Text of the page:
Corresponding numerals and symbols in the different figures generally refer to corresponding parts unless otherwise indicated. The figures are drawn to clearly illustrate the relevant aspects of the preferred embodiments and are not necessarily drawn to scale.

DETAILED DESCRIPTION OF ILLUSTRATIVE EMBODIMENTS

The making and using of the presently preferred embodiments are discussed in detail below. It should be appreciated, however, that the present invention provides many applicable inventive concepts that can be embodied in a wide variety of specific contexts. The specific embodiments discussed are merely illustrative of specific ways to make and use the invention, and do not limit the scope of the invention.

The present invention will be described with respect to preferred embodiments in a specific context, namely the formation of high k dielectric materials in semiconductor devices such as capacitors and transistors. The invention may also be applied, however, to the formation of dielectric materials in other applications where a high k dielectric material is required, for example.

Embodiments of the present invention achieve technical advantages by providing novel processing solutions for the formation of high k dielectric materials. The novel dielectric materials to be described herein have a high k value, a low leakage current, good uniformity, and high temperature thermal stability.

FIG. 1 is a flow chart 100 illustrating a method of forming a high k dielectric material in a semiconductor device 120 (see FIG. 2) in accordance with a preferred embodiment of the present invention, wherein the high k dielectric material comprises a barrier layer 128 or 130 and a rare earth element-containing material 132 disposed over the barrier layer 128 or 130 (see FIG. 5). FIGS. 2 through 7 show cross-sectional views of a semiconductor device 120 in accordance with an embodiment of the present invention at various stages of manufacturing, wherein the high k dielectric material is formed on a planar semiconductor device 120.

Referring to the flow chart 100 in FIG. 1 and also to the semiconductor device 120 shown in FIG. 2, first, a workpiece 121 is provided (step 102). The workpiece 121 may include a semiconductor substrate comprising silicon or other semiconductor materials covered by an insulating layer, for example. The workpiece 121 may also include other active components or circuits, not shown. The workpiece 121 may comprise silicon oxide over single-crystal silicon, for example. The workpiece 121 may include other conductive layers or other semiconductor elements, e.g., transistors, diodes, etc. Compound semiconductors, GaAs, InP, Si/Ge, or SiC, as examples, may be used in place of silicon. The workpiece 121 may comprise a silicon-on-insulator (SOI) substrate, for example.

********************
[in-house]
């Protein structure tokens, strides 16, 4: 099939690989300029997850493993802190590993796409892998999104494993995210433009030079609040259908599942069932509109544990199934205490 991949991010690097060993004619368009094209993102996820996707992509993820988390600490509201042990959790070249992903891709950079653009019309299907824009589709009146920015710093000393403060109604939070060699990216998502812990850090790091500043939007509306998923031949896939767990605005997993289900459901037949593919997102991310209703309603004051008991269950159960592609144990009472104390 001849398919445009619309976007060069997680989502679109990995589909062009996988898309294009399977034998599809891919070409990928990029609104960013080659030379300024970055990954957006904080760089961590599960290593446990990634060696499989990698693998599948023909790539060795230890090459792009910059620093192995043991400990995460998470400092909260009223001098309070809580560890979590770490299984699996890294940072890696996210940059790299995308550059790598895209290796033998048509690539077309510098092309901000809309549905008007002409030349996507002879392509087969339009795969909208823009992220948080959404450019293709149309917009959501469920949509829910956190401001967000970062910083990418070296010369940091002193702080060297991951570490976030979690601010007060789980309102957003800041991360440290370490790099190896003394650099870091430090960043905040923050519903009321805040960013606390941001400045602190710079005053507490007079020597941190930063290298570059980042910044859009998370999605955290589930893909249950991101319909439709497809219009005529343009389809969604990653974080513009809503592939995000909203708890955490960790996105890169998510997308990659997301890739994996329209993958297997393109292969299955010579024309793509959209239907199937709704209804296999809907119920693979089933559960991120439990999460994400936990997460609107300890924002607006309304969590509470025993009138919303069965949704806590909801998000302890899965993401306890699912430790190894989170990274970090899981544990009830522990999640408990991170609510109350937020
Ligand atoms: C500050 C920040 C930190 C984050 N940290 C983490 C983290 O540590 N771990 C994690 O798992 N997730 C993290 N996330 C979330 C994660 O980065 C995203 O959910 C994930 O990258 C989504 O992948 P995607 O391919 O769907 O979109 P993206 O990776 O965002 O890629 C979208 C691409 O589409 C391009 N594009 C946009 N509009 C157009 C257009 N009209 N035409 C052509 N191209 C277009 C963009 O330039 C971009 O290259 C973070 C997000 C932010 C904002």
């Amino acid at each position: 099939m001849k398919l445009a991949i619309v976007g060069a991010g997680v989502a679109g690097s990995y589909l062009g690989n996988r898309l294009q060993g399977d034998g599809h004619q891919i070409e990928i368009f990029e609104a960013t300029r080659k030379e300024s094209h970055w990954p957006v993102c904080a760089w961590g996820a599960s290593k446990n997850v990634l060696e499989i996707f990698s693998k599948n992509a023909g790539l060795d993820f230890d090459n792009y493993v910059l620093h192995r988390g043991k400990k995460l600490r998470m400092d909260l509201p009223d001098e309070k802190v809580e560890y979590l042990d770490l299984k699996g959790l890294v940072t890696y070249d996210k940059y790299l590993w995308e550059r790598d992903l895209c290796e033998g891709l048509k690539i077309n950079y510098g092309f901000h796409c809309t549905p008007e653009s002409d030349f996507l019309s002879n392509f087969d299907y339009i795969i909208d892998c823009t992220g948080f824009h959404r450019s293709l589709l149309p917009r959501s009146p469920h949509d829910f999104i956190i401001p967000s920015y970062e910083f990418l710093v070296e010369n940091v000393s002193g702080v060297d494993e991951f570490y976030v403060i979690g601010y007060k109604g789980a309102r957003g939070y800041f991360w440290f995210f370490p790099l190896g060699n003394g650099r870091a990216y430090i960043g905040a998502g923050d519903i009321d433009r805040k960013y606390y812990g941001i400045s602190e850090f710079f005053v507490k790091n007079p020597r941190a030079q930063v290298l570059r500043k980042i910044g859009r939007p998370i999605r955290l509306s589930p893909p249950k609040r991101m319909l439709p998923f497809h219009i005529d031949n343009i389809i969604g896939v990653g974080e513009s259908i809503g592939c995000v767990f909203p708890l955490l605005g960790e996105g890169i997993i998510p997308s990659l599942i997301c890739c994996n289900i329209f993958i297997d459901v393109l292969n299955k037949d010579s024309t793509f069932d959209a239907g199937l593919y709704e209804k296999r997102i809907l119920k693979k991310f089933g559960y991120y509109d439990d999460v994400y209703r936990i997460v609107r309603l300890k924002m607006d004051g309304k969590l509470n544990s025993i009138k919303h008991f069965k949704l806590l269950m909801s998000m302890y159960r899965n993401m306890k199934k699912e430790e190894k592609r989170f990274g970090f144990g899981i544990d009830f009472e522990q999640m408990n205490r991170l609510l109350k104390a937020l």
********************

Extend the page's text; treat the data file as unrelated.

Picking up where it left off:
The workpiece 121 is cleaned (step 104). For example, the workpiece 121 may be cleaned to remove debris, native oxide, and/or contaminants. In a preferred embodiment, the workpiece 121 is cleaned with ozone (O3), for example, which may result in the formation of a chemical oxide layer. The cleaning step 104 preferably results in a good interface for the subsequent deposition of thin dielectric material layers thereon, for example.

Preferably, although optionally, the cleaning step 104 may result in the formation of an oxide layer 122 comprising an oxide material such as silicon dioxide (SiO2) over the workpiece 121, as shown in FIG. 2. Alternatively, the optional oxide layer 122 may be formed using an optional additional oxidation or deposition step (step 106), and the oxide layer 122 may also comprise other materials, for example. The oxide layer 122 preferably comprises a thickness of about 10 Angstroms or less, for example, although alternatively, the oxide layer 122 may comprise other dimensions.

The workpiece 121, e.g., the oxide layer 122 formed on the top surface of the workpiece 121, is preferably exposed to a nitrogen-containing ambient 124 as shown in FIG. 2 to form an oxynitride layer 126 from the oxide layer 122, as shown in FIG. 3 (step 108 of FIG. 1). The nitrogen-containing ambient 124 includes nitrogen (N), for example. The oxynitride layer 126 shown in FIG. 3 preferably comprises a silicon oxynitride (SiOxNy) layer 126 that is formed from an oxide layer 122 comprising SiO2, for example, although alternatively, the oxynitride layer 126 may comprise other materials.